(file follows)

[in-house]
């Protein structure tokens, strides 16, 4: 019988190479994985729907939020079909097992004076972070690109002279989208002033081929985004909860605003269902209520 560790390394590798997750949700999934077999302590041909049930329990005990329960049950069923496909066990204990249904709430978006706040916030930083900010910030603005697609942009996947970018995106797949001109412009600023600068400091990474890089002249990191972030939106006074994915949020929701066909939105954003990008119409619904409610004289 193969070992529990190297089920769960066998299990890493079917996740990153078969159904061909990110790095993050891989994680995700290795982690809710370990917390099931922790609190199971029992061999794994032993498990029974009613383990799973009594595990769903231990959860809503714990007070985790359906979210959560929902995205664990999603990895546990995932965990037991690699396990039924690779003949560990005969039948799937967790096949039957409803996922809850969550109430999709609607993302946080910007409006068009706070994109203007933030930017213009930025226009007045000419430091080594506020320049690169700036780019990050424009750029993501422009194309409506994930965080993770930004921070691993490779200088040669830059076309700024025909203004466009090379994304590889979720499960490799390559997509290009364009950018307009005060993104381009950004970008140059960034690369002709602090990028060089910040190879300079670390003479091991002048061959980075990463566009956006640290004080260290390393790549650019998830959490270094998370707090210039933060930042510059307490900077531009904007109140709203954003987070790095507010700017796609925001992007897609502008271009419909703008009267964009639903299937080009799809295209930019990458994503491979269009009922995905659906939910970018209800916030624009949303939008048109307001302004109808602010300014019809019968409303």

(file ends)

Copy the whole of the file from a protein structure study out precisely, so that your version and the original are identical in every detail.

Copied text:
[in-house]
């Protein structure tokens, strides 16, 4: 019988190479994985729907939020079909097992004076972070690109002279989208002033081929985004909860605003269902209520 560790390394590798997750949700999934077999302590041909049930329990005990329960049950069923496909066990204990249904709430978006706040916030930083900010910030603005697609942009996947970018995106797949001109412009600023600068400091990474890089002249990191972030939106006074994915949020929701066909939105954003990008119409619904409610004289 193969070992529990190297089920769960066998299990890493079917996740990153078969159904061909990110790095993050891989994680995700290795982690809710370990917390099931922790609190199971029992061999794994032993498990029974009613383990799973009594595990769903231990959860809503714990007070985790359906979210959560929902995205664990999603990895546990995932965990037991690699396990039924690779003949560990005969039948799937967790096949039957409803996922809850969550109430999709609607993302946080910007409006068009706070994109203007933030930017213009930025226009007045000419430091080594506020320049690169700036780019990050424009750029993501422009194309409506994930965080993770930004921070691993490779200088040669830059076309700024025909203004466009090379994304590889979720499960490799390559997509290009364009950018307009005060993104381009950004970008140059960034690369002709602090990028060089910040190879300079670390003479091991002048061959980075990463566009956006640290004080260290390393790549650019998830959490270094998370707090210039933060930042510059307490900077531009904007109140709203954003987070790095507010700017796609925001992007897609502008271009419909703008009267964009639903299937080009799809295209930019990458994503491979269009009922995905659906939910970018209800916030624009949303939008048109307001302004109808602010300014019809019968409303």